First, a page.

An important feature of Josselin, the Basilica of Notre Dame du Roncier was founded in the 11th century. Modified over time, it is a fine example of the late 15th century flamboyant Gothic style, though retaining some elements of the original Romanesque church, especially in the central square of the transept.

Inside the Basilica, the recumbent figures of Olivier de Clisson and Marguerite de Rohan are preserved. The quality of the material and the sculpture bear witness to the couple's political and social power and importance.

The origins of Notre Dame du Roncier (our Lady of the Brambles)

Legend has it that in 808, a farmer, who cultivated the land where the church now stands, found a statue of the Virgin Mary in some brambles. He took the statue home with him, but it miraculously returned to the place where he had found it. This happened several times and, soon after, the Bishop of Aleth authorised Christians to pray to her. The farmer's daughter, blind from birth, regained her sight. Word spread and pilgrims flocked to the town. The windows illustrate this discovery.

For over 1,200 years, Josselin has been welcoming pilgrims each year on September 8th for the Grand Pardon of Notre Dame du Roncier. The tradition continues to this day.

 

A bird's eye view

Climb the bell tower and discover Josselin and the surrounding countryside. At the top of the 138 steps, requiring some effort, enjoy the long-awaited reward: a breath-taking view of the castle, rooftops, narrow streets and the river Oust.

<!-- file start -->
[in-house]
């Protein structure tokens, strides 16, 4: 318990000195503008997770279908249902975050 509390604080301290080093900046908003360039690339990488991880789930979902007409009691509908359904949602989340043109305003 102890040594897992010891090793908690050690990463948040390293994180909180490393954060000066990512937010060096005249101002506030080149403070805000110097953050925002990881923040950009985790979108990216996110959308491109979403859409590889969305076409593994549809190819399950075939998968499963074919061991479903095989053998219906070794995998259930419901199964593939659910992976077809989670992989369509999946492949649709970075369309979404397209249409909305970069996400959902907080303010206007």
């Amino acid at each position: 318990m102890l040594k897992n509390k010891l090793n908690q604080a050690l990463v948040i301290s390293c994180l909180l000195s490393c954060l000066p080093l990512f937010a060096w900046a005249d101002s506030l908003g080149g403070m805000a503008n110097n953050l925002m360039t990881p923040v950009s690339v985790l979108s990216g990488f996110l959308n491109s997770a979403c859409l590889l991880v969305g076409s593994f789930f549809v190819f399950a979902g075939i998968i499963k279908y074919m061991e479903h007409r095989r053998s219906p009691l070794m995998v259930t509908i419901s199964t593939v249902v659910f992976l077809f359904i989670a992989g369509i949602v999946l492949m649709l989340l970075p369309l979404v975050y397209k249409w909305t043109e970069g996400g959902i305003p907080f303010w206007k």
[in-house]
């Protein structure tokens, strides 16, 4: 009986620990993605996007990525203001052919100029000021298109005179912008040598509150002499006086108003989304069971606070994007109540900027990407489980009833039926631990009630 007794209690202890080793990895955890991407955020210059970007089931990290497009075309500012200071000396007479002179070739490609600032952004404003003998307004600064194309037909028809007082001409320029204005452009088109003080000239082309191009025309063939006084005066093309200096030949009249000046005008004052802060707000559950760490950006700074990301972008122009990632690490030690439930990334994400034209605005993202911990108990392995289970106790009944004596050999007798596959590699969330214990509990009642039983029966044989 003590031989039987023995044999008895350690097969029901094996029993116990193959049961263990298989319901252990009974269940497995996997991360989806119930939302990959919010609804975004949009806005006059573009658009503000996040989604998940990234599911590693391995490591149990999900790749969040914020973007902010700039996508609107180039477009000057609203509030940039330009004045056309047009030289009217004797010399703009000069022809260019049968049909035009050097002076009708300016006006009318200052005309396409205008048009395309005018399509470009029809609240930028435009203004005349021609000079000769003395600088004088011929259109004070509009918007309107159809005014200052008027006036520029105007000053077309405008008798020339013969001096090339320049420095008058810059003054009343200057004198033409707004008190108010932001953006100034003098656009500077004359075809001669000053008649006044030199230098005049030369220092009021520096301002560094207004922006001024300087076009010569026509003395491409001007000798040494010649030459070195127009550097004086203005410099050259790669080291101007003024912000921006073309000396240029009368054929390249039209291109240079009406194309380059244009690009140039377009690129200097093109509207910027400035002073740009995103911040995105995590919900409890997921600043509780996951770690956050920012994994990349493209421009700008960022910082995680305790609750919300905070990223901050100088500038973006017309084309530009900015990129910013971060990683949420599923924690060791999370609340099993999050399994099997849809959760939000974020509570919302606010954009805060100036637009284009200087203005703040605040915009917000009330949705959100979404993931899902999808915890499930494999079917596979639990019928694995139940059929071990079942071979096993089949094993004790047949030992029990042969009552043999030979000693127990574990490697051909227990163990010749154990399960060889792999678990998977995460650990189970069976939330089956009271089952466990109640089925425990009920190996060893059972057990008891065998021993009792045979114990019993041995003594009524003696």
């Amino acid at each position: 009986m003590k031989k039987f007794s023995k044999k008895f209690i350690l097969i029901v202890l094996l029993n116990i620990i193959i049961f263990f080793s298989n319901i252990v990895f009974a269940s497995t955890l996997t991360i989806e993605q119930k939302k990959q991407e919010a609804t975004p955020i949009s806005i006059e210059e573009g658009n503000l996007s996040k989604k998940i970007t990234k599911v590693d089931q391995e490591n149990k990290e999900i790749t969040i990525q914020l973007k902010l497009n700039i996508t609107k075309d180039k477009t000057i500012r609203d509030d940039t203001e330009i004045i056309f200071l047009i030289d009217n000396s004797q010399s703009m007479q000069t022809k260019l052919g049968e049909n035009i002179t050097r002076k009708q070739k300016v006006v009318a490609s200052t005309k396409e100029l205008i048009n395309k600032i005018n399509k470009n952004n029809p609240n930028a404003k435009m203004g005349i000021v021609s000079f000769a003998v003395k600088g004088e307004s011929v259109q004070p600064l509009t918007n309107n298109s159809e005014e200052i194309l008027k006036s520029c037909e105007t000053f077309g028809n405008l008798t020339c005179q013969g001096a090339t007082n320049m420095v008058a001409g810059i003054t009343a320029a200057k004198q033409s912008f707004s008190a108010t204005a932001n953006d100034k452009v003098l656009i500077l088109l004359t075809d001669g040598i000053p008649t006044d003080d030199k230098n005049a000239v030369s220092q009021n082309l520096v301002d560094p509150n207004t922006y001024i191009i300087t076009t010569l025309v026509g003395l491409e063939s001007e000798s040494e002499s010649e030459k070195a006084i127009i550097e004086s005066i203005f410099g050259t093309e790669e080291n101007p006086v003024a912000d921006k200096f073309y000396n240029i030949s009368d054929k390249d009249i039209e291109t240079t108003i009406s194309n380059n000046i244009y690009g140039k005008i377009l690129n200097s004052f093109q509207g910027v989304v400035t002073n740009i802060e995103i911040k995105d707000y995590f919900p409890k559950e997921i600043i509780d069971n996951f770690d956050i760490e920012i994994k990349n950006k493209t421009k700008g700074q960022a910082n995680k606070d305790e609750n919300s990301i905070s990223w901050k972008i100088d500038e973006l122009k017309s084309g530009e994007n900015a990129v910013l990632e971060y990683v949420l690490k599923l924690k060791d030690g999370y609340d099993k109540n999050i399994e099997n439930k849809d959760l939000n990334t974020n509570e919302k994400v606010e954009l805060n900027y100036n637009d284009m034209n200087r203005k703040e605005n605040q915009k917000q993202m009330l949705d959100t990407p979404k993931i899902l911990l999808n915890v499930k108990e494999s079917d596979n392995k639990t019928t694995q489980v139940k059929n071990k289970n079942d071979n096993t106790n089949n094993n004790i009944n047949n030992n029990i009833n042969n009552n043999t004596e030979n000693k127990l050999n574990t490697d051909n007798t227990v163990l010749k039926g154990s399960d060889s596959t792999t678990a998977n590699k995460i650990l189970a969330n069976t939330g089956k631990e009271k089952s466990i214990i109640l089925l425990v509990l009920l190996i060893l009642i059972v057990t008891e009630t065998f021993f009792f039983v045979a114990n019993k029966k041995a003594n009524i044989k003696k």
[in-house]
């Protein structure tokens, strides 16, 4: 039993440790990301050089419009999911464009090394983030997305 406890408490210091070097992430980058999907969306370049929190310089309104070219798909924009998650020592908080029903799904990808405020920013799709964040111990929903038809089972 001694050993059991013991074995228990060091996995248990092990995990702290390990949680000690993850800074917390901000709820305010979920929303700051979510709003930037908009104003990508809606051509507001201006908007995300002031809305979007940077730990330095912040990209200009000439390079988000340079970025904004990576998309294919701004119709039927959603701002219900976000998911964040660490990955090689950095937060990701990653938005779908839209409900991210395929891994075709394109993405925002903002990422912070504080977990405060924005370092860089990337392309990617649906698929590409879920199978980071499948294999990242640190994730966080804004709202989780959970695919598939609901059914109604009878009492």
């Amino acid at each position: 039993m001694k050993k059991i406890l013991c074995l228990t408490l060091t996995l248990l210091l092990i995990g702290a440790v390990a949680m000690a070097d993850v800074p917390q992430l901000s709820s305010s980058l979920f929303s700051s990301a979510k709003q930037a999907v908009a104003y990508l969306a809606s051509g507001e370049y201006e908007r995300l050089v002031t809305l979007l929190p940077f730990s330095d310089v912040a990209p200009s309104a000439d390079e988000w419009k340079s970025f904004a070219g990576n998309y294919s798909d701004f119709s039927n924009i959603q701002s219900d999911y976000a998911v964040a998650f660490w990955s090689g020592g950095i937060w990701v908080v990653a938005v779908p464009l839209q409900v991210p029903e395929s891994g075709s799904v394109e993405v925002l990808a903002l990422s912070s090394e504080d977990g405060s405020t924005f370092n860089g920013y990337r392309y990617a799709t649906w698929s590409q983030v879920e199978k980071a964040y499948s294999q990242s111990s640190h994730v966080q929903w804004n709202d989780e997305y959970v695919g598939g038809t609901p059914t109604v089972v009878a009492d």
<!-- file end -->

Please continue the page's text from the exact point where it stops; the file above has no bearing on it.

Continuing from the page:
Open to the public from Easter to November 1st from 9 a.m. to 5:30 p.m., except during mass.

History of the basilica’s organ

In the 17th century, the parish of Notre Dame du Roncier signed a contract for the construction of a new organ with the famous organ builder and organist, Pierre Le Helloco. It took him three years to build it and he finally delivered the organ to the church in 1677. It was maintained and repaired regularly throughout the ages without undergoing any major changes. However, after the second intervention of the Parisian organ builder, P.M. Koenig, from 1941 to 1949, the organ ceased to function in 1972. Listed as a historic monument in 1973, it was finally returned to Josselin in 1986. It was perfectly restored in the workshops of the Italian organ maker, Barthélémy Formentelli. The opening concert on December 2nd 1990 put an end to two years of work. Twenty years later, the instrument was again cleaned during the winter of 2010/2011. This organ is a magnificent instrument, frequently resonating at the hands of visiting organists invited by the Amis de la Basilique Association to the delight of music lovers.